In June of that year, the Bush administration — spearheaded by CIA director George Tenet — began pushing for a ceasefire from the Palestinian side, as called for in the Mitchell Commission Report, but without including concomitant recommendations for a settlement freeze and other Israeli responsibilities. Indeed, Israeli Prime Minister Ariel Sharon specifically rejected these recommendations and pledged to continue building more settlements.

The PA was unable to control Palestinian militants who rejected this one-sided U.S.-brokered agreement, however, since it did not provide the Palestinians with any incentive to end the uprising. As a result, the violence continued, and Israel refused to withdraw from reconquered Palestinian land. Tenet’s proposal not only didn’t insist that Israel stop building more settlements, as the Mitchell Commission had recommended, it didn’t include international monitors or verifiers for a ceasefire or establish buffer zones to separate the two sides. Instead, the United States essentially permitted Israel to serve as monitor, verifier, and decision-maker for the Tenet Plan’s implementation and subsequent steps.

The failure of the commission headed by Mitchell, then, occurred not because of Mitchell himself but because of the Bush administration, supported by the bipartisan congressional leadership, refused to press the Israeli side to abide by its recommendations.

The question regarding Mitchell in his new role, then, is whether the Obama administration will be willing to support him to take a more balanced approach to the peace process, which emphasizes the responsibilities of both parties.

The 2001 Mitchell Commission report was praised at the time for being relatively “balanced.” That term has already cropped up in some of the more favorably reactions to Obama’s appointment of the former Senate leader. However, even should President Obama and Congress allow for such “balance,” will that be enough to bring peace?

The problem in being “balanced” in mediating the Israeli-Palestinian conflict is that it fails to recognize the unbalanced nature of a conflict between an occupied people and their occupiers. While balance in the sense of recognizing that both Israelis and Palestinians have the fundamental right to live in peace and security is indeed critical, it should be remembered that Palestinian land is being occupied, confiscated, and colonized, not Israeli land; that Israeli military and economic power is dramatically greater than that of the Palestinians; that Palestinian civilians have been killed in far greater numbers than Israeli civilians; and that it’s the Palestinians and not the Israelis who have been denied their fundamental right of statehood.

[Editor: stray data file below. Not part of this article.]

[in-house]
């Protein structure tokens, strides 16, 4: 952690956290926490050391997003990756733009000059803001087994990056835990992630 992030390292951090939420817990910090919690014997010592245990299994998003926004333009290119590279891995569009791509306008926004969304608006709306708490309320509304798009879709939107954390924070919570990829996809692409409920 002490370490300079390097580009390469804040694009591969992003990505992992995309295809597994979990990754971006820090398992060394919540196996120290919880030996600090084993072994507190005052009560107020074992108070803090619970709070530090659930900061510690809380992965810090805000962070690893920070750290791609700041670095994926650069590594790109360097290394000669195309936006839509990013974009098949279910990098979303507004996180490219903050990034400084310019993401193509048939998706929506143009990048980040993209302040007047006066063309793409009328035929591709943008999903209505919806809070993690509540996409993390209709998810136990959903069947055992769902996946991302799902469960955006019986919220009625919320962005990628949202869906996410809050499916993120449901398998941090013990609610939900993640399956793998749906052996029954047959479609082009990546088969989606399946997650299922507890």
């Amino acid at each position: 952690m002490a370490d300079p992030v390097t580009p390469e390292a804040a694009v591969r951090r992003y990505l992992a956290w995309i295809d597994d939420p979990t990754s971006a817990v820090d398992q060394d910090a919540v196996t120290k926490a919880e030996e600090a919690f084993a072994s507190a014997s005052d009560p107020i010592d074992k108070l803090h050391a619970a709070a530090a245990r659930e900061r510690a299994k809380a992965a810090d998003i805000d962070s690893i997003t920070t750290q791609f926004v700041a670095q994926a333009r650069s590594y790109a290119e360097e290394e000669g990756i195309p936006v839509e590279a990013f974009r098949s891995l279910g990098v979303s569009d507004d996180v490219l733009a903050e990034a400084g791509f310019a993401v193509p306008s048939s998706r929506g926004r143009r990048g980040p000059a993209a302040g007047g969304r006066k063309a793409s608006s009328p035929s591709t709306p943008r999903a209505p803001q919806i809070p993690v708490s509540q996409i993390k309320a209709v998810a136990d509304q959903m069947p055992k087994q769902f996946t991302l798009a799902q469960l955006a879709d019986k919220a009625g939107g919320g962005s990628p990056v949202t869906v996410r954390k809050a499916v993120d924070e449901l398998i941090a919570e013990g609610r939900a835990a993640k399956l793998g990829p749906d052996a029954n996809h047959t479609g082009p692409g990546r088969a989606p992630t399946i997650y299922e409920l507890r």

However strong the ties between the United States and Israel may be, Israel as the occupying power bears the most responsibility for resolving the conflict, particularly since the recognized Palestinian leadership already acceded to Israeli control of 78% of Mandatory Palestine. Despite the many faults of the Fatah-dominated Palestinian Authority, which governs the majority of the Palestinian population on the West Bank, its positions on the outstanding issues of the conflict — settlements, withdrawal from occupied lands, sharing Jerusalem, and the rights of refugees — are far more consistent with international law, UN Security Council resolutions, and the consensus of the international community that are the U.S. or Israeli positions.

And even assuming the best of intentions by Mitchell, there remains the fundamental contradiction of the United States being both the chief mediator of the conflict and the primary diplomatic, economic, and military backer of the Israeli occupation. Until the Obama administration recognizes and is not constrained by that contradiction, Mitchell will have a very difficult task before him.